No doubt, recessions are scary. Just look at these Time Magazine headlines:
“Trying to Fight Back - Inflation, Recession, Oil;” “Corporate Scandals;” “Mid-East Massacres;” “War on Terrorism;" “Sky-High Housing;” “Rescue the U.S. Dollar”
These breaking stories sure sound like they could have been printed last week, but in fact, they were written between 1974 and 1978.
Perhaps these Time Magazine articles are more recent:
“Wall Street Crisis;” “Social Security, What Can the Nation Afford?;' “The New Economy - Where will Jobs Be?;” “The Debt Bomb - Worldwide Peril of Go-Go Lending;” “That Monster Deficit - America’s Economic Black Hole;” “China’s New Face”
While these headlines certainly could be today’s news, they were actually taken from Time Magazine covers between the years of 1982 and 1984. Similar headlines posted in the early 90’s and again in the late 2010’s.
What does this tell us? Based on history, the U.S. seems to face major recessions every decade. And so far, the U.S. has pulled itself out of what seemed to be end-all calamities.
Every time I mention that now is the time to build wealth by investing in cheap properties, I get an onslaught of hate-mail from people who claim I’m crazy. They are astounded that I’d suggest such a thing when real estate is at it’s worst.
I say to them, “Goodness, you have a short memory. In time, all this will pass but the property will still be there.”
It’s easy to blame the wealthy people of this country for “taking” from others. But perhaps, all some of them really did was make a move when everyone else was paralyzed with fear.
Use the pastor of my mom’s church in Chico, California as an example. In the early 80’s when the U.S. was facing another economic crisis, the pastor decided to buy properties in his hometown because they were so cheap. People called him crazy, but he took the risk because he knew he couldn’t support his family on his meager church salary.
Today, he owns 6 properties that he can lease for $1400 per month. It has been almost 30 years, so he nearly has the homes paid off. He never refinanced to take the cash out early.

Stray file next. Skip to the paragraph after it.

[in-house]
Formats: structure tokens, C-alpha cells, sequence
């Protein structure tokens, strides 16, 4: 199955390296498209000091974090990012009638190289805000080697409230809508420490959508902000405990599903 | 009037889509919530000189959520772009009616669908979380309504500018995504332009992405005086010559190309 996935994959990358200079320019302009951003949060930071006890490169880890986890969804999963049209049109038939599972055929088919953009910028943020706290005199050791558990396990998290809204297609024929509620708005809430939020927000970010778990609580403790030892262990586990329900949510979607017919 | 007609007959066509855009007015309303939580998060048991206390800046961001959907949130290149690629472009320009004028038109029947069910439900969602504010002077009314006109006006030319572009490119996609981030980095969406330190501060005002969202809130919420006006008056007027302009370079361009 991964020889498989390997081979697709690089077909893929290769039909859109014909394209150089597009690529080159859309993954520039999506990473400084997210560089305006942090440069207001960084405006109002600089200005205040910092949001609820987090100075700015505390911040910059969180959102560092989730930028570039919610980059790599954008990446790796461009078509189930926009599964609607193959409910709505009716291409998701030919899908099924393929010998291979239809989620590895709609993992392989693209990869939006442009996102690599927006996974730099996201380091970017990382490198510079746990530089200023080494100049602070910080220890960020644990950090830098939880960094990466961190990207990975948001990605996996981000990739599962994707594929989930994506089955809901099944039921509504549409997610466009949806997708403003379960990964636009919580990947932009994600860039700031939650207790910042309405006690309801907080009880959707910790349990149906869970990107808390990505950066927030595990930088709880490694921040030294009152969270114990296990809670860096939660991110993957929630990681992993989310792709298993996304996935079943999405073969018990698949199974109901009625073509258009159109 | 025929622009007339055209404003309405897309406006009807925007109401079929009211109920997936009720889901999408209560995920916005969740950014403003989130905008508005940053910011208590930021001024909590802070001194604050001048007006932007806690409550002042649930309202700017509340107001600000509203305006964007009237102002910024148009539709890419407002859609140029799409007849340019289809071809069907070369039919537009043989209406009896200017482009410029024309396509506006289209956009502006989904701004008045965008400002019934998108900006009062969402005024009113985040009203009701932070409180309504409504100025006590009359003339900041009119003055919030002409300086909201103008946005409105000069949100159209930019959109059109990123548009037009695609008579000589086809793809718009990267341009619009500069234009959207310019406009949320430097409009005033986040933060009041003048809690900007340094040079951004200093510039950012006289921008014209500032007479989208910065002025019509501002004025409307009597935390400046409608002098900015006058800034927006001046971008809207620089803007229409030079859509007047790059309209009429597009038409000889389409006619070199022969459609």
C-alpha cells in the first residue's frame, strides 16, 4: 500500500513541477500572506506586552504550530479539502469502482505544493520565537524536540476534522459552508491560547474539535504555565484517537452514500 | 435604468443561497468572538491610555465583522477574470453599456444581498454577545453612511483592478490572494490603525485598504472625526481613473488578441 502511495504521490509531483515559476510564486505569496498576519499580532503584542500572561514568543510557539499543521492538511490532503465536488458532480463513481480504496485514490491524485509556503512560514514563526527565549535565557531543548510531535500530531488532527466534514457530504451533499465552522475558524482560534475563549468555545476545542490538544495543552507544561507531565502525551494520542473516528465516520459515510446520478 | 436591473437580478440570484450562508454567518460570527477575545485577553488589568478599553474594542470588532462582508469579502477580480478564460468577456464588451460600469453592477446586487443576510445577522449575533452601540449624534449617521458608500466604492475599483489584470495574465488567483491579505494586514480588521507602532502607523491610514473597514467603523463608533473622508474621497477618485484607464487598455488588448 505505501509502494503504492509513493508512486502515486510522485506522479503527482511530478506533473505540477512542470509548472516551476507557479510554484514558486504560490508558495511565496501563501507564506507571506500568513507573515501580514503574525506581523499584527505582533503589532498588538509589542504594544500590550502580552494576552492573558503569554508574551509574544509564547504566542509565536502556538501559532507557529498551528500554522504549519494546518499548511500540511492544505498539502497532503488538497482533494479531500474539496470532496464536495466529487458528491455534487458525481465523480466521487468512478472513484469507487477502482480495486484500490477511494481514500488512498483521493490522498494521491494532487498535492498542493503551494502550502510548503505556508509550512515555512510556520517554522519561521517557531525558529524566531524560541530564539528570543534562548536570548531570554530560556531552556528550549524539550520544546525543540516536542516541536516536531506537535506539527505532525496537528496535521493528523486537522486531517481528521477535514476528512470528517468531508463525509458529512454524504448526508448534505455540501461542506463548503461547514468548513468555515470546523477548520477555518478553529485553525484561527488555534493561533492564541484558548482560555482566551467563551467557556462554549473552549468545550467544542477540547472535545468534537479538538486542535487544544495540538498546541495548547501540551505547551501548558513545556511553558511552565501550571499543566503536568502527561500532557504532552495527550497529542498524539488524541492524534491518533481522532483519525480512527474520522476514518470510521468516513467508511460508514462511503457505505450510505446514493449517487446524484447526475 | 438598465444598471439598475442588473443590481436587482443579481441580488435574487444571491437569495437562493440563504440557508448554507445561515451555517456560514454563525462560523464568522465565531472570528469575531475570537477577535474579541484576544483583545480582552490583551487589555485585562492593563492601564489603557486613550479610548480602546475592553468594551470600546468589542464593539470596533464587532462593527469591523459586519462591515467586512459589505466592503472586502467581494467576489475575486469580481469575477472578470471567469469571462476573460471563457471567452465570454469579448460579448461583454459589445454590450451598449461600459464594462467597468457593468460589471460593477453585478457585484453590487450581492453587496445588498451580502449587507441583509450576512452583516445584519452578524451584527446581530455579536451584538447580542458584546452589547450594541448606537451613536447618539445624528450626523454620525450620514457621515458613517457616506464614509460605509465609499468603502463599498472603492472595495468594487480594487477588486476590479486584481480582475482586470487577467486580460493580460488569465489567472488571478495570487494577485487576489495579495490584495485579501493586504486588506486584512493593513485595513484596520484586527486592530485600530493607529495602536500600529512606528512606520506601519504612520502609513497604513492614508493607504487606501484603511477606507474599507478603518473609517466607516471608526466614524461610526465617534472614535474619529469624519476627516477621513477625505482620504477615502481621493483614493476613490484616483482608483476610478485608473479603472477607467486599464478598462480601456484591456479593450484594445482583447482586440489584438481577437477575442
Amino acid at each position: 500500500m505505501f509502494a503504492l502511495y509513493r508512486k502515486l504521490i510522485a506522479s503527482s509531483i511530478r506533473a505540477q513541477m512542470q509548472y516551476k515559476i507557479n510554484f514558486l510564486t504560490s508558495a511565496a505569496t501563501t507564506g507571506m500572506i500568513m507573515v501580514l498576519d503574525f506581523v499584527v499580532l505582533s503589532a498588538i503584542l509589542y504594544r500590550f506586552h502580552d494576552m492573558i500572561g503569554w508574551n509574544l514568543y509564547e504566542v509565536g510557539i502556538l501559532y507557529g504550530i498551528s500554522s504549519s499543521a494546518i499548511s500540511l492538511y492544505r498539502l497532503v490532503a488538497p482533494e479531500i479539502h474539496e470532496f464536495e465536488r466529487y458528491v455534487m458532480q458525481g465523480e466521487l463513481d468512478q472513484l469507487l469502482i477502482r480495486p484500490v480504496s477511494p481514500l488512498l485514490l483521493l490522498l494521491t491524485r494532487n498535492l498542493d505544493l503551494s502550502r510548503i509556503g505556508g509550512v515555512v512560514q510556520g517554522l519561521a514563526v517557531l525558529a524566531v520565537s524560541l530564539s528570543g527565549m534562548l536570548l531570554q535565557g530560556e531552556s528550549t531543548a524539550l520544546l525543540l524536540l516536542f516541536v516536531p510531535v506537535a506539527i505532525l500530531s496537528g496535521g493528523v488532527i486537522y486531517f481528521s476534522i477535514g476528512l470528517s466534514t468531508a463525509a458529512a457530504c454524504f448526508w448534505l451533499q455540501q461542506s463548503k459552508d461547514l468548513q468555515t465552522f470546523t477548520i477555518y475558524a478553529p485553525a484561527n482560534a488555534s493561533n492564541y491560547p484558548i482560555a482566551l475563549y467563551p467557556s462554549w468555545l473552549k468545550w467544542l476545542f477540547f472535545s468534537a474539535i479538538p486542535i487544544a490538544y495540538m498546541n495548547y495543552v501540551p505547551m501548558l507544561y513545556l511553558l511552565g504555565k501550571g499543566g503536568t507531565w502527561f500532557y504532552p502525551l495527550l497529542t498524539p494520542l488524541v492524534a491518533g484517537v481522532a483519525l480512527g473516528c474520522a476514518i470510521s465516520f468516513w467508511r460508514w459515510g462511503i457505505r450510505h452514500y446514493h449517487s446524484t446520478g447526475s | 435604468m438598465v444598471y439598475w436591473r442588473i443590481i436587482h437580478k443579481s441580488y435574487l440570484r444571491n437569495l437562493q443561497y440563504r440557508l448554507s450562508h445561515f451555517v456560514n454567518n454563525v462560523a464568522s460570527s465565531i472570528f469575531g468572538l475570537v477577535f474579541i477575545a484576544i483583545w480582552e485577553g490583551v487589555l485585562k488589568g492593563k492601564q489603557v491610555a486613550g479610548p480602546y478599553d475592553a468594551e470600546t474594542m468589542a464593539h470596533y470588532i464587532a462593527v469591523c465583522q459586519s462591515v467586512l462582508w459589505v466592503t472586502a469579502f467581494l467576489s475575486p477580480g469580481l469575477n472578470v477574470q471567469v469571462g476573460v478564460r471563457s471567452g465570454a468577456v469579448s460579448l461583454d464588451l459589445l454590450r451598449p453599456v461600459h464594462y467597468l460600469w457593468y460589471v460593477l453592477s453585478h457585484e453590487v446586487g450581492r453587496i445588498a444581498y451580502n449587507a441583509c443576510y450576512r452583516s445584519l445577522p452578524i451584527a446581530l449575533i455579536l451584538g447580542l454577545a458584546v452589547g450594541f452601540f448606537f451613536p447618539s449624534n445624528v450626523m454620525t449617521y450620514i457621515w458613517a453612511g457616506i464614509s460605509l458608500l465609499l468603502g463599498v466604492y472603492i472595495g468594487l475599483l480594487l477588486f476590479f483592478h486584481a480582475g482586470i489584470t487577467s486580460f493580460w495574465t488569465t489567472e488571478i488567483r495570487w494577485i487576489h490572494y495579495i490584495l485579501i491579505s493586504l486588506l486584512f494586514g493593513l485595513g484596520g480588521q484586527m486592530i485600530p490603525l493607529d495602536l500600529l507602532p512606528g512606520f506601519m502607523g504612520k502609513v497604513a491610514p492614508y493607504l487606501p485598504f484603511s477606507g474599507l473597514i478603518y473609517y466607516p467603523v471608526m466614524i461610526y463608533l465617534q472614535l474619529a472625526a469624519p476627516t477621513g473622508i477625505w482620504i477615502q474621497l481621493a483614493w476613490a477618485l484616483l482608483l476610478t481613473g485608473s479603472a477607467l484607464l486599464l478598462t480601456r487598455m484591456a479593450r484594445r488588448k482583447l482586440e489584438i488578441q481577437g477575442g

He bought the homes for $85,000 and they are now worth $225,000, even during the 2007 housing crisis that brought home values down by 50% in many parts of California.
The pastor did not make a large salary when he bought the properties, but he did manage to save enough for the down payments, which were $17,000 each at the time. When he ran out of money, he borrowed from people who were looking for a good return on their money, secured to property.
The pastor doesn’t care whether home values go up or down because he doesn’t plan to sell. He lives off the rents that come in every month. Rents have gone up, so the recession has only helped increase his income.
You can call me crazy if you like because that means I’m in the same category as this pastor. He’s paid off his own home and now enjoys over $6000 per month in passive income from his rentals after all expenses are paid. This money is in addition to his pension, but who wants to rely on a pension these days?
We now have another crisis on hand that gives us another opportunity to buy low-cost, high-yield property. This is not just for the wealthy, but it is for those who desire wealth. Or you can sit and complain that the sky is falling and the world is coming to an end. Which will you choose?
Kathy Fettke is the CEO of www.RealWealthNetwork.com, a resource for new and experienced real estate investors, offering blogs, podcasts, and webinars to keep members updated on the ever-changing real estate market. Membership is free.
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